The year is long, and there’s a lot of content out there. It’s inevitable you’ll miss a few things. But if you have a few extra moments, try giving any of these stories a read. They include some of the most interesting work of Fast Company’s Impact section, yet seemed criminally under-read in the past year. In them you’ll find amazing technological advances, controversial policy proposals, and at least 165,312 screws.
Global SUV ownership is surging, to the point that they’re destroying any emissions gains from those who have switched to electrics. SUVs are also much more likely to kill pedestrians than smaller cars. As cities turn away from car-centric design in general, maybe they should go one step further and simply ban oversize vehicles from their streets entirely?
We’re hearing a lot about the dangers of plastic and the problems with our recycling system: that even when it works (and it mostly doesn’t), plastic bottles can only be recycled a few times before the plastic becomes useless. This new factory changes that. In it, enzymes can break plastic down to its building blocks, so it can be used again and again.
There are simply too many golf courses and not enough golfers: More than 1,200 courses have closed since 2005. And given that decline, perhaps it’s time to close even more—especially the ones in the middle of cities—and do something more valuable with that land. The question then becomes: How do you create compromise between the people who want green space and the people who need affordable housing?
As cities try to eliminate car traffic, one extra wrinkle they face is the modern proliferation of delivery trucks that our e-commerce addictions necessitate. Some cities (most notably Seattle and now New York) are experimenting with delivery by e-bike. We took one of the e-bikes powerful enough to haul cargo out for a ride to see if it could be a replacement for a UPS truck.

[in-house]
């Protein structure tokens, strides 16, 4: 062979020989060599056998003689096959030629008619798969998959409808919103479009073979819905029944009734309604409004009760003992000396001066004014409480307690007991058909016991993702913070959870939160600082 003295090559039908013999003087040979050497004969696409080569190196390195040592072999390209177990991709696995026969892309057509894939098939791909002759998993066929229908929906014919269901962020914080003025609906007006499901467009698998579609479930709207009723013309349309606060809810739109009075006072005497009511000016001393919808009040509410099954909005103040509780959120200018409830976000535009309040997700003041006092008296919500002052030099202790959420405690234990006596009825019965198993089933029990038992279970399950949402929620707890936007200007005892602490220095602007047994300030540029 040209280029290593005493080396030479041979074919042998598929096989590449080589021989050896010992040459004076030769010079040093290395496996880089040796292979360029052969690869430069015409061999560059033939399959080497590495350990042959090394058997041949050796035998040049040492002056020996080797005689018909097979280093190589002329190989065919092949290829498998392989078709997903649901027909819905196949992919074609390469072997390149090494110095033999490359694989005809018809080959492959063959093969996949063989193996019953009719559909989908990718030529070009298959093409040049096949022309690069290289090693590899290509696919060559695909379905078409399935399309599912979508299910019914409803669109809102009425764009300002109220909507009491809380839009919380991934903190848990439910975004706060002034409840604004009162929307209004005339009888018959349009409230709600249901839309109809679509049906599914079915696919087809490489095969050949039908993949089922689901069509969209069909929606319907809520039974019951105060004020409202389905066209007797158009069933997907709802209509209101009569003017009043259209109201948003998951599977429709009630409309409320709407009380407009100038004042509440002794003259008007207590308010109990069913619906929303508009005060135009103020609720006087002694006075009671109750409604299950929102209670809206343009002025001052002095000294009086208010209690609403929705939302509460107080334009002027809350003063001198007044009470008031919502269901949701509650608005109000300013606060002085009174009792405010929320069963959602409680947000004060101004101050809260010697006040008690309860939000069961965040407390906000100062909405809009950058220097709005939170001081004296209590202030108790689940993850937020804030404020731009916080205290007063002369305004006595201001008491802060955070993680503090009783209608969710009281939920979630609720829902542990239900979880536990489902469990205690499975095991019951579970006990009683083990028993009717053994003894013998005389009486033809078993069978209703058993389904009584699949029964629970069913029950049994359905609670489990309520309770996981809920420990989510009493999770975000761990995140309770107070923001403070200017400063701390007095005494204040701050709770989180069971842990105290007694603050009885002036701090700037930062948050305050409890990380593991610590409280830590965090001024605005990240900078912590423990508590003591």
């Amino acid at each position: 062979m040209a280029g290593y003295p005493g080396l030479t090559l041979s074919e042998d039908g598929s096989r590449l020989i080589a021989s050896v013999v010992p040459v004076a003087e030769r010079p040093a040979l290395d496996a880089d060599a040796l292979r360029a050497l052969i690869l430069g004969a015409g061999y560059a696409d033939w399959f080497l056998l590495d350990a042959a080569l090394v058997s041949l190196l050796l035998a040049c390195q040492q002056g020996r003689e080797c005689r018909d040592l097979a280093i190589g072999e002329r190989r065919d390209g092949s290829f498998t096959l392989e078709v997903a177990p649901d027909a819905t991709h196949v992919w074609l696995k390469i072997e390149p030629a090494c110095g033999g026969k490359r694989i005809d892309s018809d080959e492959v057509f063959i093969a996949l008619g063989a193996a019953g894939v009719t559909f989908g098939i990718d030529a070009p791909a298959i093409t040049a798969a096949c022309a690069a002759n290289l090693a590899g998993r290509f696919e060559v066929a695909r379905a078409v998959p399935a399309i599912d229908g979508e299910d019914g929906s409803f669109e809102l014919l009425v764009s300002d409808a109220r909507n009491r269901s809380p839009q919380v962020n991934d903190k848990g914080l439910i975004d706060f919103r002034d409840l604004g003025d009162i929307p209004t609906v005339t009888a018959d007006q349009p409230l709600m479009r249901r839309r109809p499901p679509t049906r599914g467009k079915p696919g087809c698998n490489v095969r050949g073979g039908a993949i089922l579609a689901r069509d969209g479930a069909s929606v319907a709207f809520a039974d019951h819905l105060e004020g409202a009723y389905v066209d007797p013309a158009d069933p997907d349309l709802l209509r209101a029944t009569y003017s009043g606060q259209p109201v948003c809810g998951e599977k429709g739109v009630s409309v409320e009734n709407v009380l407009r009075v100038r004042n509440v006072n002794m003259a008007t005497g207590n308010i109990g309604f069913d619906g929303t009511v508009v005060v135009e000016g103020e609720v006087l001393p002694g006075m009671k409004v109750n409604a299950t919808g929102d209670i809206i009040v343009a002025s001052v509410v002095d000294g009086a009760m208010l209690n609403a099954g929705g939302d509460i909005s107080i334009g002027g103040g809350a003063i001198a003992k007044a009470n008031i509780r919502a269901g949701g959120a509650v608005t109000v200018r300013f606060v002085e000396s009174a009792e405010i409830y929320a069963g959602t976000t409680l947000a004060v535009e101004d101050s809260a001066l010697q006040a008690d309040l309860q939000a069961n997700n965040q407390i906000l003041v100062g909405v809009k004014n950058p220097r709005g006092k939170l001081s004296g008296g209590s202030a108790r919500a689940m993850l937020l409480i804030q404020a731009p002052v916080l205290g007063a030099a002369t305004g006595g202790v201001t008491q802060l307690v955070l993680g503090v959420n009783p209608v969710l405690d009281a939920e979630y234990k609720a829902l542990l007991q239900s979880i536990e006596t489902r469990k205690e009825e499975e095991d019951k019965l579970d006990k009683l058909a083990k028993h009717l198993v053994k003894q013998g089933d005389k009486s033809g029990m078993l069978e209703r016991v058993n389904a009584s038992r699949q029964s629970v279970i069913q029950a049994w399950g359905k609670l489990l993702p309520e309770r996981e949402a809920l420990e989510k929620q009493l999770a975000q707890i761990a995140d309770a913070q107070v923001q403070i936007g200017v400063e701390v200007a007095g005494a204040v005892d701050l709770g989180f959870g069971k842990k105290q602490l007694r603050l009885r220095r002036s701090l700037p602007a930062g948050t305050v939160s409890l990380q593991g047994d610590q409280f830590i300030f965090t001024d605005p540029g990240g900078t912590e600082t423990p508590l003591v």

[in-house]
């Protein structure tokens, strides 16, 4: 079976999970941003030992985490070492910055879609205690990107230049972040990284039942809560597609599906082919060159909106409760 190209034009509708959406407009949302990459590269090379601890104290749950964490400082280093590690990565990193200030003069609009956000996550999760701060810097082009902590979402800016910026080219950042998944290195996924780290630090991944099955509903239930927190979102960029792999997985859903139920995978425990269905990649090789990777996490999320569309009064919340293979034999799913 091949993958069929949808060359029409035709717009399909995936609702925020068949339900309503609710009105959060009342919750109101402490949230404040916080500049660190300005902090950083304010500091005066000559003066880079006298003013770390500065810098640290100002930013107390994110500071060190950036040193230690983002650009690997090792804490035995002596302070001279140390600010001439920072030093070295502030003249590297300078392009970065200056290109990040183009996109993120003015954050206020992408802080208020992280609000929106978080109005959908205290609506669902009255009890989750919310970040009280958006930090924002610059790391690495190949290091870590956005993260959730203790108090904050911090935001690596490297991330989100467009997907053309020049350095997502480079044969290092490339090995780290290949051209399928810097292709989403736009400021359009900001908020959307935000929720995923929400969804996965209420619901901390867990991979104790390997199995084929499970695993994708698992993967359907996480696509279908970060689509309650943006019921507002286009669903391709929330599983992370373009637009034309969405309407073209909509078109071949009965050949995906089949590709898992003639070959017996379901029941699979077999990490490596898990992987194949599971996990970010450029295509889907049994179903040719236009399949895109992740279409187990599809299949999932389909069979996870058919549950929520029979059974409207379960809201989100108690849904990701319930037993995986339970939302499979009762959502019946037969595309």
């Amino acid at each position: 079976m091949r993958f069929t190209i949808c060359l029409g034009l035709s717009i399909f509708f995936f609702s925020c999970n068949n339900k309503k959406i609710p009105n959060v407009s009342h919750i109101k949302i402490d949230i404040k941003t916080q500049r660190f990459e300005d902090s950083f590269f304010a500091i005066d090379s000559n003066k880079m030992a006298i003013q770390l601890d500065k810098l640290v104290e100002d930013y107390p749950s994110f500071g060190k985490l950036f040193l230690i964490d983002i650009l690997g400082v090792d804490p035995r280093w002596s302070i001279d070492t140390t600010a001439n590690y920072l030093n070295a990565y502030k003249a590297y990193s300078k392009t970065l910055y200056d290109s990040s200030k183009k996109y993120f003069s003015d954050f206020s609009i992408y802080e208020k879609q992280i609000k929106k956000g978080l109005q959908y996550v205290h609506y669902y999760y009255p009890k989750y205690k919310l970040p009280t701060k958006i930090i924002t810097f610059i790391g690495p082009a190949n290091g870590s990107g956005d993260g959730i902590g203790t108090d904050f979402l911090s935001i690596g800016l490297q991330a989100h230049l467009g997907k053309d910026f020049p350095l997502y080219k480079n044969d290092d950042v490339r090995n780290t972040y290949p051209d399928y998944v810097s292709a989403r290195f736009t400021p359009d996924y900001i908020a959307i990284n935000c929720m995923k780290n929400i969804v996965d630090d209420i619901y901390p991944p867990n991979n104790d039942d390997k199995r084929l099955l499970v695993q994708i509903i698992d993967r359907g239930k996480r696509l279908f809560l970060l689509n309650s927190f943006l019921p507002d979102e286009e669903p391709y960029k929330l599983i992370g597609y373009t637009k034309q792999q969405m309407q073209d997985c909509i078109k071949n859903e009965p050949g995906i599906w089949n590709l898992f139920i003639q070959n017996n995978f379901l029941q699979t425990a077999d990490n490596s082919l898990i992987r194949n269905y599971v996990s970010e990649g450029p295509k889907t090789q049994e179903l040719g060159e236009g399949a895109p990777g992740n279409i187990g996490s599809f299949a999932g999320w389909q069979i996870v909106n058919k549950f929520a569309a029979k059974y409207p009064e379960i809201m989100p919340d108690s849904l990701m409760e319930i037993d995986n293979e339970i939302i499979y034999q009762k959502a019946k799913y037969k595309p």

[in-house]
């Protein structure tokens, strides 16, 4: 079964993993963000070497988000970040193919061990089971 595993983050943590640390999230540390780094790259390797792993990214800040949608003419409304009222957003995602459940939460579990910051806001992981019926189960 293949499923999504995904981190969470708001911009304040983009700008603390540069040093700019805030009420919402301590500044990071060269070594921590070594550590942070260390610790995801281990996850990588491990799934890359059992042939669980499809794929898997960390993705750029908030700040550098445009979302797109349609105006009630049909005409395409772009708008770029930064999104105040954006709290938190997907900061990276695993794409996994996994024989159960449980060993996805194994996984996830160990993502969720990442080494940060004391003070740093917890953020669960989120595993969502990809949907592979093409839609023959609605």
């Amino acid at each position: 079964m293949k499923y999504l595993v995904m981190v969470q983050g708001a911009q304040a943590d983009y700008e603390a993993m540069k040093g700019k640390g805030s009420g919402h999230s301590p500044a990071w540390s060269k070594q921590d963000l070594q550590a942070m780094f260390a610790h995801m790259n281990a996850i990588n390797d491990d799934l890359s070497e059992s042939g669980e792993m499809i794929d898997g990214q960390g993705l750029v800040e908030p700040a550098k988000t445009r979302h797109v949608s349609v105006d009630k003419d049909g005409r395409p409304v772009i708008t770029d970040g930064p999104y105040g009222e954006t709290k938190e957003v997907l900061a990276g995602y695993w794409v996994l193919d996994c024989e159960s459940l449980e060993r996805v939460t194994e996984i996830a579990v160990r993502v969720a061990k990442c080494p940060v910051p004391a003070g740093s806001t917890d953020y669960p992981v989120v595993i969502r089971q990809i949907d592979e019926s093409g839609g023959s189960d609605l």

Before the We company collapsed, founder Adam Neumann was still riding high and promising to give away $1 billion of the massive fortune he was about to make from the company’s IPO. And to seal the deal, he tied it to his voting shares of the company: If he didn’t give, he’d lose power. But like all things in the We story, it wasn’t quite what it appeared.
Insects are often touted as a miracle, non-cow source of protein. The environmental footprint to raise them is tiny compared to beef, you can grow a lot of them very quickly in a very small space, and if you’re grossed out by eating a whole cricket, they can be ground into flour and hidden in all sorts of foods. But for people who care about animal welfare, is there really any difference between a bug and a cow?
It’s easy to power an office or a house with solar power, but a huge source of emissions in the world comes from industrial processes, like making steel or cement. Part of the reason for this is that the furnaces these materials require need to be incredibly hot, and it’s impossible to achieve those temperatures without fossil fuels. But not anymore.
In between her work as a famous recording artist and actor, Rihanna has been quietly running a foundation devoted to disaster recovery. She’s from the Caribbean and has seen first-hand the damage wrought by hurricanes over the past several years. But unlike so many other celebrity disaster organizations that focus on recovery, Rhianna’s project stands out for its effort to build a resilient Caribbean that’s ready to take on the storms that are coming—and getting worse.
In 2018, the Canadian province was running a bold experiment: giving no-strings-attached cash to a group of residents and studying the outcome. Sadly, the results were short-lived, as a new government came to power and ended the experiment. But before it did, even the early outcomes (as they have been everywhere a basic income has been tested) were phenomenal.
We’re so used to seeing wrecking balls demolish buildings that we maybe don’t pause to think about whether that process could be improved or made more efficient. This Dutch office building, though, was built with that problem in mind. Once it’s time to demolish it, it can be taken apart and broken up into its raw materials again, rather than be smashed to bits, so those parts can be reused. It might just take a while to unscrew all those screws.